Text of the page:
Google’s latest preview release of Android P, the upcoming version of its mobile operating system, offers a set of features close to what the final version will introduce later this year, the company has said.
That should make it attractive for developers looking to test their apps, to see how they’ll work with new Android P features as well as with restrictions the update is set to introduce.
Those restrictions block programming techniques that are used to access Android features in ways not covered by Google’s official Android software development kit (SDK).
Google said the restrictions should improve stability, but they may also cause problems for apps that use the interfaces being restricted.
Google’s vice president of engineering for Android, Dave Burke, said the new third beta gives developers everything they need to test apps or extend them to take advantage of new Android P features such as multi-camera support, display cutouts (a.k.a. the “notch”) and more detailed notifications.
“It’s also important to test your apps for uses of non-SDK interfaces and reduce your reliance on them,” he wrote. “Where possible, you should move to using public equivalents from the Android SDK or NDK.”
Google finalised the Android P developer interfaces (APIs) in last month’s Beta 2, so that Beta 3 “now takes us very close to what you’ll see in the final version of Android P”, Burke wrote.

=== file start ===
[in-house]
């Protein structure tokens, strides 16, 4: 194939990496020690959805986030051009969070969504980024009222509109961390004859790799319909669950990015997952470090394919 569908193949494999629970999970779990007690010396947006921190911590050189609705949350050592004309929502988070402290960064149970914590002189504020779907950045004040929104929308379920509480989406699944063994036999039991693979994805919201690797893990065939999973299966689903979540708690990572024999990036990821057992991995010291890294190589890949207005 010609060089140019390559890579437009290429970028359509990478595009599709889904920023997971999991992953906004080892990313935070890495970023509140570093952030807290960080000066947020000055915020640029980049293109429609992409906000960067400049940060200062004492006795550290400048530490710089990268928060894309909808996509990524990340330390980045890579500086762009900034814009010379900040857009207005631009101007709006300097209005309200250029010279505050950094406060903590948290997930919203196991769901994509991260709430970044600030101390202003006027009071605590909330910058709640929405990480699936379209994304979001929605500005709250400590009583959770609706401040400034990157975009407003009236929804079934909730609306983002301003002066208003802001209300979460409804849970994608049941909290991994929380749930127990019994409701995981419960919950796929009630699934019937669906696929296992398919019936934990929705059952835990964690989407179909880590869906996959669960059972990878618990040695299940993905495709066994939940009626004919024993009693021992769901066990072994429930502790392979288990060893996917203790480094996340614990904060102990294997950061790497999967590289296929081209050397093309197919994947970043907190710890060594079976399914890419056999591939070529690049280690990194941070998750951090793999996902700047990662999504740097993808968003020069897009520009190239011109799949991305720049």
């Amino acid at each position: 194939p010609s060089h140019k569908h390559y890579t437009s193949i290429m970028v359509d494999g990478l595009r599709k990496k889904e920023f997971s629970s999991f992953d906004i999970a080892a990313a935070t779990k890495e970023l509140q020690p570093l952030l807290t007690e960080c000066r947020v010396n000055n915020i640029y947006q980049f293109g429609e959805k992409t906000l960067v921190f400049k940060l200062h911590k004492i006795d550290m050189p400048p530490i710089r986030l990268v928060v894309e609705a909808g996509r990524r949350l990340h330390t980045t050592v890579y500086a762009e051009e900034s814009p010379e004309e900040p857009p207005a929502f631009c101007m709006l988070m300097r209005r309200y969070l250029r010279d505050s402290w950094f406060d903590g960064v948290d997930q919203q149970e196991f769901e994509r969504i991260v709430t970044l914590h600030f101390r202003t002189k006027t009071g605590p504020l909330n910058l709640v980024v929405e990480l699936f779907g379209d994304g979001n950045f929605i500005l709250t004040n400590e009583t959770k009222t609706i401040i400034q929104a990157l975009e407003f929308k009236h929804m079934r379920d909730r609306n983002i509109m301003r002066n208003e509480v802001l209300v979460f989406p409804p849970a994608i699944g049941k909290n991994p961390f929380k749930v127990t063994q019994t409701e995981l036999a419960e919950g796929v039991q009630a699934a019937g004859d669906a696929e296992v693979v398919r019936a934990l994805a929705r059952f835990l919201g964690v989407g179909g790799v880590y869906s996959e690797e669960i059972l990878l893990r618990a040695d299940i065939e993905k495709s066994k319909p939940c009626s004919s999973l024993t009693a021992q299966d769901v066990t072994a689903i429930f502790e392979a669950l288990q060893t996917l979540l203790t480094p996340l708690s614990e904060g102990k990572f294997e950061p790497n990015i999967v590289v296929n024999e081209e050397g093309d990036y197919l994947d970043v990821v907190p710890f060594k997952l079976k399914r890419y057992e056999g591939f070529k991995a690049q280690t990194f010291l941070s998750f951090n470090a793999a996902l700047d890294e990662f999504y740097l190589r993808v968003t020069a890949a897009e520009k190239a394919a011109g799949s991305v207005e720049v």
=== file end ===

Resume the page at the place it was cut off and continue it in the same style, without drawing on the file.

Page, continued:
Developers who don’t have an Android P-compatible device can use Google’s simulator, which supports next-gen displays, such as long screens or those with a display cutout.
Google has said it’s planning to offer five previews in total, with the fourth and fifth being official release candidates. Beta 3 is an “early release candidate build” with “near-final system behaviours”, Burke said.
Google initially scheduled the final version for release in the third quarter, at which time it will begin arriving on some users’ handsets, depending on the device makers’ update policies. Burke said the final release would arrive “later this summer”.
Since Android updates are not as easy to come by as those for Apple’s iOS, new versions mostly make their way into users’ hands via new devices. Google has said, however, that it’s working to make it easier for existing Android devices to receive new versions.
Android P introduces new features such as a dashboard for helping users keep track of and place limits on their device and app usage, a don’t-disturb mode, screen cutouts to support all-screen devices, and iPhone-like navigation gestures.
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